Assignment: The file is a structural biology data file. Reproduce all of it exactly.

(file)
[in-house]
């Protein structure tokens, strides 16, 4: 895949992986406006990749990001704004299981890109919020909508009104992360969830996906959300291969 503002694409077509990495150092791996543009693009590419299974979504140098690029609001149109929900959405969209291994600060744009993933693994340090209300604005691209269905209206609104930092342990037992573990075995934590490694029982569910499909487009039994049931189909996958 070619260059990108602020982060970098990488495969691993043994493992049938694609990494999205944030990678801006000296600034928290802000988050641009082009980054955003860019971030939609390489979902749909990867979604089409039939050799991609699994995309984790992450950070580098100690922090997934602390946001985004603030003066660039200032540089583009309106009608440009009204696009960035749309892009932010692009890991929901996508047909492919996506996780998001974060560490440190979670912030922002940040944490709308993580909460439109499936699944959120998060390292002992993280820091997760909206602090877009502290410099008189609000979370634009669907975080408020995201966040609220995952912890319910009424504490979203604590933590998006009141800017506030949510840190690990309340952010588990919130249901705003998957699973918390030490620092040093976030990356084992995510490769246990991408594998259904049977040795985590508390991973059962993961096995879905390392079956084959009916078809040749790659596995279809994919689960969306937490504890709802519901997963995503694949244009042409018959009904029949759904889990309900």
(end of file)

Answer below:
[in-house]
């Protein structure tokens, strides 16, 4: 895949992986406006990749990001704004299981890109919020909508009104992360969830996906959300291969 503002694409077509990495150092791996543009693009590419299974979504140098690029609001149109929900959405969209291994600060744009993933693994340090209300604005691209269905209206609104930092342990037992573990075995934590490694029982569910499909487009039994049931189909996958 070619260059990108602020982060970098990488495969691993043994493992049938694609990494999205944030990678801006000296600034928290802000988050641009082009980054955003860019971030939609390489979902749909990867979604089409039939050799991609699994995309984790992450950070580098100690922090997934602390946001985004603030003066660039200032540089583009309106009608440009009204696009960035749309892009932010692009890991929901996508047909492919996506996780998001974060560490440190979670912030922002940040944490709308993580909460439109499936699944959120998060390292002992993280820091997760909206602090877009502290410099008189609000979370634009669907975080408020995201966040609220995952912890319910009424504490979203604590933590998006009141800017506030949510840190690990309340952010588990919130249901705003998957699973918390030490620092040093976030990356084992995510490769246990991408594998259904049977040795985590508390991973059962993961096995879905390392079956084959009916078809040749790659596995279809994919689960969306937490504890709802519901997963995503694949244009042409018959009904029949759904889990309900």